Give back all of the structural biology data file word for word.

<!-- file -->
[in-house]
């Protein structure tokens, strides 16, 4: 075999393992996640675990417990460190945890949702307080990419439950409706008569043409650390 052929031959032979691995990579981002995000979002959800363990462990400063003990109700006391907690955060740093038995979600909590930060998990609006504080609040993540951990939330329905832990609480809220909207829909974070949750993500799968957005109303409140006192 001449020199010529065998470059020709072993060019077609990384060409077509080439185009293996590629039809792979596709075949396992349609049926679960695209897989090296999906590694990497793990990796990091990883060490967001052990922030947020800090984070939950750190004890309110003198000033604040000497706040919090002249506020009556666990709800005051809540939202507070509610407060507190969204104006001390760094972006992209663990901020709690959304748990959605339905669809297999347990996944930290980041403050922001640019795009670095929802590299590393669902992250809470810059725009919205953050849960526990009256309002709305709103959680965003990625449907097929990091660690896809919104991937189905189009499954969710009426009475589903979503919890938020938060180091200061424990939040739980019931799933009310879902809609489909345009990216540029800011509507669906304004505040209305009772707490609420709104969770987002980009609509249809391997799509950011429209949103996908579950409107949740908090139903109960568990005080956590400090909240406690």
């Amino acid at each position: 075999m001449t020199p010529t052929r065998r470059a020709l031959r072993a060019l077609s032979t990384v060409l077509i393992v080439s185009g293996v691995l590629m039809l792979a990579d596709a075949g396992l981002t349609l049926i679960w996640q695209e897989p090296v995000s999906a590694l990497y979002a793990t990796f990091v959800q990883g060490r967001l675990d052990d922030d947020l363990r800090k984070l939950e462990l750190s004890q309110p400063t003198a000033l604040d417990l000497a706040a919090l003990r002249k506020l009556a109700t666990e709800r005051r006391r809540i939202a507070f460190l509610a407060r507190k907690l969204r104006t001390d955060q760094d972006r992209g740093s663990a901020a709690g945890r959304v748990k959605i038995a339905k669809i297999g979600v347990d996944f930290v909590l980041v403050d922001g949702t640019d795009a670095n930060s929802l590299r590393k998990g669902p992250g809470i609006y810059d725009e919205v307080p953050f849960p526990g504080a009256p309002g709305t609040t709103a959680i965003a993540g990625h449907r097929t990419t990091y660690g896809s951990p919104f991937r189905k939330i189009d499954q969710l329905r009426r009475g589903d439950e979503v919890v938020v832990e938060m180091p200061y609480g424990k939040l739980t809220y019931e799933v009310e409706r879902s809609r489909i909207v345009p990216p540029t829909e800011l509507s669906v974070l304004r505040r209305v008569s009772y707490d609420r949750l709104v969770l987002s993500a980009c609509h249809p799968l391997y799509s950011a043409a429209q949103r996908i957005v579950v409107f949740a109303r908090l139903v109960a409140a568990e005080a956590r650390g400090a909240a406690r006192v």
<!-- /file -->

[in-house]
């Protein structure tokens, strides 16, 4: 075999393992996640675990417990460190945890949702307080990419439950409706008569043409650390 052929031959032979691995990579981002995000979002959800363990462990400063003990109700006391907690955060740093038995979600909590930060998990609006504080609040993540951990939330329905832990609480809220909207829909974070949750993500799968957005109303409140006192 001449020199010529065998470059020709072993060019077609990384060409077509080439185009293996590629039809792979596709075949396992349609049926679960695209897989090296999906590694990497793990990796990091990883060490967001052990922030947020800090984070939950750190004890309110003198000033604040000497706040919090002249506020009556666990709800005051809540939202507070509610407060507190969204104006001390760094972006992209663990901020709690959304748990959605339905669809297999347990996944930290980041403050922001640019795009670095929802590299590393669902992250809470810059725009919205953050849960526990009256309002709305709103959680965003990625449907097929990091660690896809919104991937189905189009499954969710009426009475589903979503919890938020938060180091200061424990939040739980019931799933009310879902809609489909345009990216540029800011509507669906304004505040209305009772707490609420709104969770987002980009609509249809391997799509950011429209949103996908579950409107949740908090139903109960568990005080956590400090909240406690």
């Amino acid at each position: 075999m001449t020199p010529t052929r065998r470059a020709l031959r072993a060019l077609s032979t990384v060409l077509i393992v080439s185009g293996v691995l590629m039809l792979a990579d596709a075949g396992l981002t349609l049926i679960w996640q695209e897989p090296v995000s999906a590694l990497y979002a793990t990796f990091v959800q990883g060490r967001l675990d052990d922030d947020l363990r800090k984070l939950e462990l750190s004890q309110p400063t003198a000033l604040d417990l000497a706040a919090l003990r002249k506020l009556a109700t666990e709800r005051r006391r809540i939202a507070f460190l509610a407060r507190k907690l969204r104006t001390d955060q760094d972006r992209g740093s663990a901020a709690g945890r959304v748990k959605i038995a339905k669809i297999g979600v347990d996944f930290v909590l980041v403050d922001g949702t640019d795009a670095n930060s929802l590299r590393k998990g669902p992250g809470i609006y810059d725009e919205v307080p953050f849960p526990g504080a009256p309002g709305t609040t709103a959680i965003a993540g990625h449907r097929t990419t990091y660690g896809s951990p919104f991937r189905k939330i189009d499954q969710l329905r009426r009475g589903d439950e979503v919890v938020v832990e938060m180091p200061y609480g424990k939040l739980t809220y019931e799933v009310e409706r879902s809609r489909i909207v345009p990216p540029t829909e800011l509507s669906v974070l304004r505040r209305v008569s009772y707490d609420r949750l709104v969770l987002s993500a980009c609509h249809p799968l391997y799509s950011a043409a429209q949103r996908i957005v579950v409107f949740a109303r908090l139903v109960a409140a568990e005080a956590r650390g400090a909240a406690r006192v």